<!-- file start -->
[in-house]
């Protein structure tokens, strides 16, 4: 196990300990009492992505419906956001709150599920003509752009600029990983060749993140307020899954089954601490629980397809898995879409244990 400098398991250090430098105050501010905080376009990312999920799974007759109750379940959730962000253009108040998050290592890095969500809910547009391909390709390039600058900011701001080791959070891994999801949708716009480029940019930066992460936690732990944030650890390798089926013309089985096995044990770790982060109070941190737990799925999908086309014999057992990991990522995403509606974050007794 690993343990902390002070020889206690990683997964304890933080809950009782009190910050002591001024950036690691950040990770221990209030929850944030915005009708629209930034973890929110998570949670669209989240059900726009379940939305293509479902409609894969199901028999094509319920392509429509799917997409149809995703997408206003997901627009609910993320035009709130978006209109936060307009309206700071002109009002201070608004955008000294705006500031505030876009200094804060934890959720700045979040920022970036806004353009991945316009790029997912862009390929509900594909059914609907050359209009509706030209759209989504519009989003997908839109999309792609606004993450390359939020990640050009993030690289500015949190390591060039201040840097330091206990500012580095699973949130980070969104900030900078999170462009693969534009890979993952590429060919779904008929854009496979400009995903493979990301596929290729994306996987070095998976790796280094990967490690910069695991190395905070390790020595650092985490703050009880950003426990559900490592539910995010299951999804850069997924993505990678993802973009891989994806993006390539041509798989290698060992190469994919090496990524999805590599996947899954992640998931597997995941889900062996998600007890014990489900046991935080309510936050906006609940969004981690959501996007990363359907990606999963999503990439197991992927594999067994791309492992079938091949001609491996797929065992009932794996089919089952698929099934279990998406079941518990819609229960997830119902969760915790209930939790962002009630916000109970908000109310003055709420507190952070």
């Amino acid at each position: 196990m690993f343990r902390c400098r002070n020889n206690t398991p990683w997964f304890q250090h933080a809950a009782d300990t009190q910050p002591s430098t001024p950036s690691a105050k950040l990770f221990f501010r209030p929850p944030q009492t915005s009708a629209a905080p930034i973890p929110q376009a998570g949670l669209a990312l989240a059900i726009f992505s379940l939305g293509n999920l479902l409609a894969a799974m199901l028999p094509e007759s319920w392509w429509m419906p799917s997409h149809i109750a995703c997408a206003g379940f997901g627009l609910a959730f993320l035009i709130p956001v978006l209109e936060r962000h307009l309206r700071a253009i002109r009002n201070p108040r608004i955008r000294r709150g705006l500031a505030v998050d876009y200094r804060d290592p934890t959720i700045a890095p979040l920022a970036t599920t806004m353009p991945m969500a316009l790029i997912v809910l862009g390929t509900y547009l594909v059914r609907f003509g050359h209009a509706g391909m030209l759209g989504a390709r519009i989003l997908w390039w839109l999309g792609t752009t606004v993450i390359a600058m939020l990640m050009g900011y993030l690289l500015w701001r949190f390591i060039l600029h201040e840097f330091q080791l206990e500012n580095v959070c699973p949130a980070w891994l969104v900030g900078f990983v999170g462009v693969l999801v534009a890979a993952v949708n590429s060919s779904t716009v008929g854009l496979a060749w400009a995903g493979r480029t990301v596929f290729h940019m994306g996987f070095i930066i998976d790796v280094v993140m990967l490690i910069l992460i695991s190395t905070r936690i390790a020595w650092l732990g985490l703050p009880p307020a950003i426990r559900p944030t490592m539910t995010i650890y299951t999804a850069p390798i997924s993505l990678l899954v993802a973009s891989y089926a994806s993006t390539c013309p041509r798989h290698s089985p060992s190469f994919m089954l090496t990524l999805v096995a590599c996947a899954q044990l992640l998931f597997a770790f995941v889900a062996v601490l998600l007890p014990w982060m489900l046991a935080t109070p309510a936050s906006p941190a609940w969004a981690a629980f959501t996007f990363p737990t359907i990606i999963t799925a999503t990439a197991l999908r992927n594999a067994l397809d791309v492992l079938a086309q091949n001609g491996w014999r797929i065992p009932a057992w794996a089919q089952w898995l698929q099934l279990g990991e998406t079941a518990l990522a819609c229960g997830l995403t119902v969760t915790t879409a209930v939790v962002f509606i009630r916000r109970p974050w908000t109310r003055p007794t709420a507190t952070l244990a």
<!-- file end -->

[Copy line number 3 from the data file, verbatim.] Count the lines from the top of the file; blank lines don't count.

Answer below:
């Amino acid at each position: 196990m690993f343990r902390c400098r002070n020889n206690t398991p990683w997964f304890q250090h933080a809950a009782d300990t009190q910050p002591s430098t001024p950036s690691a105050k950040l990770f221990f501010r209030p929850p944030q009492t915005s009708a629209a905080p930034i973890p929110q376009a998570g949670l669209a990312l989240a059900i726009f992505s379940l939305g293509n999920l479902l409609a894969a799974m199901l028999p094509e007759s319920w392509w429509m419906p799917s997409h149809i109750a995703c997408a206003g379940f997901g627009l609910a959730f993320l035009i709130p956001v978006l209109e936060r962000h307009l309206r700071a253009i002109r009002n201070p108040r608004i955008r000294r709150g705006l500031a505030v998050d876009y200094r804060d290592p934890t959720i700045a890095p979040l920022a970036t599920t806004m353009p991945m969500a316009l790029i997912v809910l862009g390929t509900y547009l594909v059914r609907f003509g050359h209009a509706g391909m030209l759209g989504a390709r519009i989003l997908w390039w839109l999309g792609t752009t606004v993450i390359a600058m939020l990640m050009g900011y993030l690289l500015w701001r949190f390591i060039l600029h201040e840097f330091q080791l206990e500012n580095v959070c699973p949130a980070w891994l969104v900030g900078f990983v999170g462009v693969l999801v534009a890979a993952v949708n590429s060919s779904t716009v008929g854009l496979a060749w400009a995903g493979r480029t990301v596929f290729h940019m994306g996987f070095i930066i998976d790796v280094v993140m990967l490690i910069l992460i695991s190395t905070r936690i390790a020595w650092l732990g985490l703050p009880p307020a950003i426990r559900p944030t490592m539910t995010i650890y299951t999804a850069p390798i997924s993505l990678l899954v993802a973009s891989y089926a994806s993006t390539c013309p041509r798989h290698s089985p060992s190469f994919m089954l090496t990524l999805v096995a590599c996947a899954q044990l992640l998931f597997a770790f995941v889900a062996v601490l998600l007890p014990w982060m489900l046991a935080t109070p309510a936050s906006p941190a609940w969004a981690a629980f959501t996007f990363p737990t359907i990606i999963t799925a999503t990439a197991l999908r992927n594999a067994l397809d791309v492992l079938a086309q091949n001609g491996w014999r797929i065992p009932a057992w794996a089919q089952w898995l698929q099934l279990g990991e998406t079941a518990l990522a819609c229960g997830l995403t119902v969760t915790t879409a209930v939790v962002f509606i009630r916000r109970p974050w908000t109310r003055p007794t709420a507190t952070l244990a």